James H. Sweetland, North American Convenor

Last month, a number of major Web sites were subjected to a “Denial of Service” attack. In a DOS, a number of computers are set up to send a very large number of messages, all at the same time, to a site’s server, thus overwhelming the server’s ability to respond to anyone. While there is some discussion as to whether a DOS is really a computer “hack”, and whether those responsible should be called “hackers” (general consensus among those in the know is that they are not, the primary point of interest here is that major commercial sites, including the search engine/directory/portal YAHOO, are very vulnerable, even if their actual systems are not compromised).

Most of the discussion of the implications of these incidents has been in the context of e-commerce, however there is another area where such vulnerability should be considered the full text environment. A growing number of libraries around the world, certainly in the U. S., are moving toward the purchase of electronic text, and particularly such text on the World Wide Web. Over much of the Nineties, many libraries saw the attractiveness of electronic versions of journals and reference books, and many of them invested in CD-ROM and tape-loaded versions of such things. In many ways, such a purchase, or lease (the more common approach) is not much different from the acquisition of paper products. Notably, while the subscription is in force, the library has access, within its physical facility, to the material paid for. The costs and staffing problems of maintaining a large number of large databases, plus the attractions of (at least theoretical) instantaneous updates, have led many libraries to drop the former, and subscribe to the same sources on the Web. At the same time, a rapidly growing number of publishers have been mounting some or all of the text of their journals (and some books) on their own web sites. However, there are a number of disadvantages, some of which have been discussed quite frequently, but there is one in particular which the DOS attacks have made clear - the possibility that Web connections will be cut or greatly reduced. Not only can technical problems eliminate access to the library’s collection, but too much traffic can do the same. Now, it is not that long ago that America Online (AOL) ran into serious trouble due to too much success, and actually nearly shut down for a time.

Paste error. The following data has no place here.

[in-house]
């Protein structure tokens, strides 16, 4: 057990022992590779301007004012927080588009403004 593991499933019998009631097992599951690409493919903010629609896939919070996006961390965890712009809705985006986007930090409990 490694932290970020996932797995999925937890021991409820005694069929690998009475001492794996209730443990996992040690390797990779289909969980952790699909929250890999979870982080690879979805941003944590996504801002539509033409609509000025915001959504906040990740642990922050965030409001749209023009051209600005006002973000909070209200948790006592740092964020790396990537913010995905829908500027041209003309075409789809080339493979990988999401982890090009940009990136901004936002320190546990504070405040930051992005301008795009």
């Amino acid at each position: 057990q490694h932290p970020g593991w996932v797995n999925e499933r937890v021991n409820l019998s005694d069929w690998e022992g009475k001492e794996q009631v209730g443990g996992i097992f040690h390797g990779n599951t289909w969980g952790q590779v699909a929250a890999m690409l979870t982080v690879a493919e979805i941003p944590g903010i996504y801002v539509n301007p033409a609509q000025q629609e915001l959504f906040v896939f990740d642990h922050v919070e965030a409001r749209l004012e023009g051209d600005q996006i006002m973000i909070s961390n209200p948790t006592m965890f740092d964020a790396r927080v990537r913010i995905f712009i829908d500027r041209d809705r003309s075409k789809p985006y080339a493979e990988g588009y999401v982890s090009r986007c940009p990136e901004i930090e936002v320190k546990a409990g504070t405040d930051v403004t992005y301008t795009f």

Wholly aside from deliberate over-heavy traffic, at what point will any given server become too slow? It has already happened to this writer several times for example, attempts to use a standard reference tool such as Books In Print were futile when the response time ran into several minutes per screen. Remember, not only is there the issue of the traffic into a Web server, there is also the traffic on the local servers at your library. If a substantial part of your collection is replaced by Web access, how often will attempts to get to this collection, added to use of other databases and your OPAC, mean loss of access to all that material?

This is not to deny the attractions of either electronic sources in general, nor of Web sources in particular, but rather to raise the question if users cannot get to material, is it fair to say, because it’s on the Web, there’s nothing we can do?